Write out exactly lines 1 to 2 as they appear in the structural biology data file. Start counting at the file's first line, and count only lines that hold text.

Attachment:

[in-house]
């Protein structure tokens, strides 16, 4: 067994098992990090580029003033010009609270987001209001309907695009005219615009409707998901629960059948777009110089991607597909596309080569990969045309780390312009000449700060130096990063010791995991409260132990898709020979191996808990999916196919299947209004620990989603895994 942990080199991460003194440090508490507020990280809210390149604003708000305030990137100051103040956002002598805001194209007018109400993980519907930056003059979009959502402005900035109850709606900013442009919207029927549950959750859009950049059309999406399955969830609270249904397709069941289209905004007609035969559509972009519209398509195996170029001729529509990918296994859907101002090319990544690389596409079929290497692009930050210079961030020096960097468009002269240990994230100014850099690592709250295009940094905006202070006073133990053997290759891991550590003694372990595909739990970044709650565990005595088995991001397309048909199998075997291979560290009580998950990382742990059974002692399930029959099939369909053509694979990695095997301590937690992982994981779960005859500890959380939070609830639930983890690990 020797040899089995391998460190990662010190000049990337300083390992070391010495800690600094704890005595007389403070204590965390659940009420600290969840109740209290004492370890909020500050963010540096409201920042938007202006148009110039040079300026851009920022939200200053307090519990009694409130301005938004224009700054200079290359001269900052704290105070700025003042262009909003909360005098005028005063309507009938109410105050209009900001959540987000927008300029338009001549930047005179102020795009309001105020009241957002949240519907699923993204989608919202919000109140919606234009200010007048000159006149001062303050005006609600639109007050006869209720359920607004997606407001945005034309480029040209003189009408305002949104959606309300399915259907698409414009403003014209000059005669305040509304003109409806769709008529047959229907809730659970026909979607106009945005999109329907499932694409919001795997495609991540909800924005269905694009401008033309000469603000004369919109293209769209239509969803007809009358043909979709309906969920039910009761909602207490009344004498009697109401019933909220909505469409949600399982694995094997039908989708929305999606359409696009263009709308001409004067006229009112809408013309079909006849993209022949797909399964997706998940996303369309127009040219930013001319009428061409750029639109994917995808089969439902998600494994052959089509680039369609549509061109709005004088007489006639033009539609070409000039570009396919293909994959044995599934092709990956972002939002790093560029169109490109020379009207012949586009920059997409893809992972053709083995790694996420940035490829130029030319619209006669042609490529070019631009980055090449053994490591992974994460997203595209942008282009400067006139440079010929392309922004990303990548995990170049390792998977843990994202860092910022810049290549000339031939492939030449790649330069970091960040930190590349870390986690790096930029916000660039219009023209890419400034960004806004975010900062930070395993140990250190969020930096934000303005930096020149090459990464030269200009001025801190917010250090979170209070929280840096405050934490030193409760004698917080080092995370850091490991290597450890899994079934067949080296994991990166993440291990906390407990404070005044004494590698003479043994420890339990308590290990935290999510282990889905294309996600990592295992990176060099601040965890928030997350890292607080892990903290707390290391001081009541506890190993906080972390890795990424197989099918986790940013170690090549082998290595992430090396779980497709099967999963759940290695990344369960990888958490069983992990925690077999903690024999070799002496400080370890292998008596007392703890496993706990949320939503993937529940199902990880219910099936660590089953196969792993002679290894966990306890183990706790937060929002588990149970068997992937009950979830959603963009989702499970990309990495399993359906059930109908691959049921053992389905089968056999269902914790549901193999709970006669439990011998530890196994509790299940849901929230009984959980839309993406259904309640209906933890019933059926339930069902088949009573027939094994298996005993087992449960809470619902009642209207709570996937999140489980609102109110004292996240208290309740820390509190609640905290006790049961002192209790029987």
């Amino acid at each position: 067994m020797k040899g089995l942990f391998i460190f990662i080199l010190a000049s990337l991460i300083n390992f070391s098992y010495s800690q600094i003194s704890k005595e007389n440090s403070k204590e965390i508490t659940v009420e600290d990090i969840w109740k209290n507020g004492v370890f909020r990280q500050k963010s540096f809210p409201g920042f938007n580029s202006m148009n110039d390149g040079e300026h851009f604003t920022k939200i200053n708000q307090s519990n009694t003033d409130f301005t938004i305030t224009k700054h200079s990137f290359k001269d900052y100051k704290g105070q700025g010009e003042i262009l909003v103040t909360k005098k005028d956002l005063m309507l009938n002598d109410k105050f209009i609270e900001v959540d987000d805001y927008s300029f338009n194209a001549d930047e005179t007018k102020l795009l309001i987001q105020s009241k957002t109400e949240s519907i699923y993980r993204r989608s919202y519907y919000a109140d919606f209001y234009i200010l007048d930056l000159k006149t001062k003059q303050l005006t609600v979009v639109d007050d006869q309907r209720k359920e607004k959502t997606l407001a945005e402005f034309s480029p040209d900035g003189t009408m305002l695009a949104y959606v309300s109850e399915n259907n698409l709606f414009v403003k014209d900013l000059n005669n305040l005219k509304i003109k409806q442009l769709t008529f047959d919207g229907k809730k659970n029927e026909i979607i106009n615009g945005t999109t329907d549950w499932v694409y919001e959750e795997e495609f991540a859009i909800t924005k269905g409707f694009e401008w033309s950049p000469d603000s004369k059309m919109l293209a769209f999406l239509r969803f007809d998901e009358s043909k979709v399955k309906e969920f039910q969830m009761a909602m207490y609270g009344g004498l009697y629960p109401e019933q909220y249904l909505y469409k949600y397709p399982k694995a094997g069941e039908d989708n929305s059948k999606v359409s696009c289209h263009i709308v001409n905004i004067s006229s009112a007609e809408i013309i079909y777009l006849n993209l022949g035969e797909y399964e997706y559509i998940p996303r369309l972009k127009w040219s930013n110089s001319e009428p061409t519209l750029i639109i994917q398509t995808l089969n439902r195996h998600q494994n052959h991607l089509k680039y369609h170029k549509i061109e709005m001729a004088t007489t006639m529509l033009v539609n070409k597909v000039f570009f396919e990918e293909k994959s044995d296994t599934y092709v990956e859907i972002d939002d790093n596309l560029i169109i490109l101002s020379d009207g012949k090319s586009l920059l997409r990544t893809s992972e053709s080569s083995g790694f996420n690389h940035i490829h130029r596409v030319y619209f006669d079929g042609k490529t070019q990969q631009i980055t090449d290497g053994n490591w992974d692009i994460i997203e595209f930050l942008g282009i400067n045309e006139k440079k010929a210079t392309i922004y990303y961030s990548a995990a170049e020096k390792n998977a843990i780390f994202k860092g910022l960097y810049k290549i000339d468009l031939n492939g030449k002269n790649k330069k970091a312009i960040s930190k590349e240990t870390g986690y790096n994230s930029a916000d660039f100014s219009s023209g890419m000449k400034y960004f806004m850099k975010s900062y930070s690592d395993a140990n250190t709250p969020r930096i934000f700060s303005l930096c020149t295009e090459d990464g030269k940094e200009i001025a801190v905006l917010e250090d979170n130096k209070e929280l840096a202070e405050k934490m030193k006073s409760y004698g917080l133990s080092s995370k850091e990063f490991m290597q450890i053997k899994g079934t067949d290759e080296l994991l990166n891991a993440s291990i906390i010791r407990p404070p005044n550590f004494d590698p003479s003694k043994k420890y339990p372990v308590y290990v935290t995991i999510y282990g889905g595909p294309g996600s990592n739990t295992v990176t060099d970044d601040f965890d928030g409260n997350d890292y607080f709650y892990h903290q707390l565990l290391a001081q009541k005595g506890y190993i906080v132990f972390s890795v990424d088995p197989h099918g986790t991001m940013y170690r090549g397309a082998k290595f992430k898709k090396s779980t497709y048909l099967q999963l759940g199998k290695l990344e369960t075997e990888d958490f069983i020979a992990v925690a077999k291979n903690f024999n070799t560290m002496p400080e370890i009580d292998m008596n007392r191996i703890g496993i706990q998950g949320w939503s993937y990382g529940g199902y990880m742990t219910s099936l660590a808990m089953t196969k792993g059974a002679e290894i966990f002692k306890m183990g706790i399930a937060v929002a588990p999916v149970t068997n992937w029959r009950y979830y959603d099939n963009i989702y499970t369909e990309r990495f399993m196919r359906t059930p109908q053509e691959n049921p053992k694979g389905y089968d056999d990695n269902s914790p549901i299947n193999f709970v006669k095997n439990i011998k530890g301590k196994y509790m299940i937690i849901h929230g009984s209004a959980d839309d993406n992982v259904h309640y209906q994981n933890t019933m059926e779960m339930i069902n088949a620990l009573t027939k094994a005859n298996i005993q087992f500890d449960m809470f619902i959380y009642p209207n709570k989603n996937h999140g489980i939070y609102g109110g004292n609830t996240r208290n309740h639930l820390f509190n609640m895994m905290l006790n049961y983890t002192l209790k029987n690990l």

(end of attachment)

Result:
[in-house]
């Protein structure tokens, strides 16, 4: 067994098992990090580029003033010009609270987001209001309907695009005219615009409707998901629960059948777009110089991607597909596309080569990969045309780390312009000449700060130096990063010791995991409260132990898709020979191996808990999916196919299947209004620990989603895994 942990080199991460003194440090508490507020990280809210390149604003708000305030990137100051103040956002002598805001194209007018109400993980519907930056003059979009959502402005900035109850709606900013442009919207029927549950959750859009950049059309999406399955969830609270249904397709069941289209905004007609035969559509972009519209398509195996170029001729529509990918296994859907101002090319990544690389596409079929290497692009930050210079961030020096960097468009002269240990994230100014850099690592709250295009940094905006202070006073133990053997290759891991550590003694372990595909739990970044709650565990005595088995991001397309048909199998075997291979560290009580998950990382742990059974002692399930029959099939369909053509694979990695095997301590937690992982994981779960005859500890959380939070609830639930983890690990 020797040899089995391998460190990662010190000049990337300083390992070391010495800690600094704890005595007389403070204590965390659940009420600290969840109740209290004492370890909020500050963010540096409201920042938007202006148009110039040079300026851009920022939200200053307090519990009694409130301005938004224009700054200079290359001269900052704290105070700025003042262009909003909360005098005028005063309507009938109410105050209009900001959540987000927008300029338009001549930047005179102020795009309001105020009241957002949240519907699923993204989608919202919000109140919606234009200010007048000159006149001062303050005006609600639109007050006869209720359920607004997606407001945005034309480029040209003189009408305002949104959606309300399915259907698409414009403003014209000059005669305040509304003109409806769709008529047959229907809730659970026909979607106009945005999109329907499932694409919001795997495609991540909800924005269905694009401008033309000469603000004369919109293209769209239509969803007809009358043909979709309906969920039910009761909602207490009344004498009697109401019933909220909505469409949600399982694995094997039908989708929305999606359409696009263009709308001409004067006229009112809408013309079909006849993209022949797909399964997706998940996303369309127009040219930013001319009428061409750029639109994917995808089969439902998600494994052959089509680039369609549509061109709005004088007489006639033009539609070409000039570009396919293909994959044995599934092709990956972002939002790093560029169109490109020379009207012949586009920059997409893809992972053709083995790694996420940035490829130029030319619209006669042609490529070019631009980055090449053994490591992974994460997203595209942008282009400067006139440079010929392309922004990303990548995990170049390792998977843990994202860092910022810049290549000339031939492939030449790649330069970091960040930190590349870390986690790096930029916000660039219009023209890419400034960004806004975010900062930070395993140990250190969020930096934000303005930096020149090459990464030269200009001025801190917010250090979170209070929280840096405050934490030193409760004698917080080092995370850091490991290597450890899994079934067949080296994991990166993440291990906390407990404070005044004494590698003479043994420890339990308590290990935290999510282990889905294309996600990592295992990176060099601040965890928030997350890292607080892990903290707390290391001081009541506890190993906080972390890795990424197989099918986790940013170690090549082998290595992430090396779980497709099967999963759940290695990344369960990888958490069983992990925690077999903690024999070799002496400080370890292998008596007392703890496993706990949320939503993937529940199902990880219910099936660590089953196969792993002679290894966990306890183990706790937060929002588990149970068997992937009950979830959603963009989702499970990309990495399993359906059930109908691959049921053992389905089968056999269902914790549901193999709970006669439990011998530890196994509790299940849901929230009984959980839309993406259904309640209906933890019933059926339930069902088949009573027939094994298996005993087992449960809470619902009642209207709570996937999140489980609102109110004292996240208290309740820390509190609640905290006790049961002192209790029987």